Building Debian Dependencies/Dependency Guidelines
From Koha Wiki
These are the guidelines for adding a dependency to Koha, especially when this dependency isn't already in the minimum Debian version we support.
The goal of backporting modules is twofold:
- to make an out-of-the-box installation of Koha from Debian packages possible, even on older releases, and
- to allow newer versions of modules to be used than might be available in the oldest thing we support.
There's a bit of natural conflict between these two things (trying to support new and old at the same time), so most of the guidelines here are about reducing the friction involved.
The Easy Case
- If the dependency you want to add is in Wheezy and Jessie already, accounting for versions, then that's fine. A shoutout to the package maintainer that dependency changes have happened is useful, but that's about it.
The Other Cases
- If you can reasonably avoid adding a dependency, do it. It's not always possible, but some things don't need to be there because it saves a few minutes of coding. If it saves you hours, then it's probably reasonable to consider adding it.
- Check the copyright. The Koha project is not going to redistribute a module just because it's in CPAN. Being in CPAN doesn't cause a default license to be applied, so if the module doesn't have something that says that it can be redistributed, the default position in copyright law is that it is illegal to redistribute it.
- Figure out the minimum version that'll work. Don't just add the latest version because that's what you grabbed out of CPAN. If it works with a more commonly distributed version then you've saved many people a lot of time by declaring that. A bit more guidance on that here: http://mail.librecat.org/pipermail/librecat-dev/2015-May/000380.html
- Small, standalone modules will in most cases be easy to deal with. Things with many complex dependencies will not. The latter may cause backporting the module to be impossible, in which case it just won't happen.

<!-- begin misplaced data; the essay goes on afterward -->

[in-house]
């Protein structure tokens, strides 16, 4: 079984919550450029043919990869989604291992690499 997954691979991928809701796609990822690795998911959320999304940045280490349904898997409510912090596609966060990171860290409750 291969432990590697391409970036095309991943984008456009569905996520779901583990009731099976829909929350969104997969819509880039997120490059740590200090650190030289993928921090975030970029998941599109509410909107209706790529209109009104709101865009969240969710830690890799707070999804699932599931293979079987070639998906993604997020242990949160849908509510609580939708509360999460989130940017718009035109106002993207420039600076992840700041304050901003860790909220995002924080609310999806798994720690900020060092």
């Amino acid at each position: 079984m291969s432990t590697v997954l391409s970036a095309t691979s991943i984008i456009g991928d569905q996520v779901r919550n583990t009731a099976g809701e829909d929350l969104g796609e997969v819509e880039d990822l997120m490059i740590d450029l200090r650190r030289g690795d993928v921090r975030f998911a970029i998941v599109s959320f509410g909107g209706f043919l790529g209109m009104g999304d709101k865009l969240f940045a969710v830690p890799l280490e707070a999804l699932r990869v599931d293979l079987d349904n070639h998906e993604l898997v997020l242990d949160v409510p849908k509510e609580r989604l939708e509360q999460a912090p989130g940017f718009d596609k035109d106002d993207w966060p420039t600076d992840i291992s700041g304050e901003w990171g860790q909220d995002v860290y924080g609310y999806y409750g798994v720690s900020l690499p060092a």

- Point it out to the package maintainer early, not right before it's going to be released. On one hand, they can tell you then if it's going to be impossible. On the other, all the testers and QA people will have access to the dependency if it's already in the repo when it comes time for signing off, making their lives easier. If the package maintainer only hears about a necessary package at the last moment, then your package will be delayed. Especially, don't rely on QA to pass this along while they're looking at it.
- All packages that are created are submitted into Debian. If they don't get into Debian, then they don't get into Koha. Debian is pretty strict, so in turn the package maintainer has to be pretty strict. The reason for this is, in part, that it means that the amount of modules we have to care about won't (hopefully) just keep getting bigger, there's a chance it'll go down too over time. Also, a long term goal is to get Koha packages into Debian proper.
- It's quite possible to create packages of modules using dh-make-perl, but almost invariably these will have problems, mostly minor, that prevent them going into Debian. These are found by running the lintian tool over a package. Generally, fixing these is quick and easy. Sometimes there are many problems. It is the responsibility of the people who want this dependency to aid in resolving these issues. Help is available, find the packaging maintainer on IRC or koha-devel if you need to.
- There is a guide to help you get started. This contains the basics that you need to know.
- If you don't help out with this when necessary, your dependency is likely to go to the bottom of the packaging queue. If you do, it'll ne nearer the top :)
- To get a feel for something being easy to package, do:
dh-make-perl --pkg-perl --build --cpan Module::Name
with the lintian config set up from that wiki page. Best if you can do this in a Wheezy environment. If you get only a few lintian errors (and some you'll see in every case), and you get a .deb file out then end, that's a good sign. Even better if from there you tidy it up, commit it to alioth, and ask the package maintainer on the relevant bug to have a look over it for you :)
Other Worthwhile Thing
- The Debian pkg-perl team is very helpful and worth joining.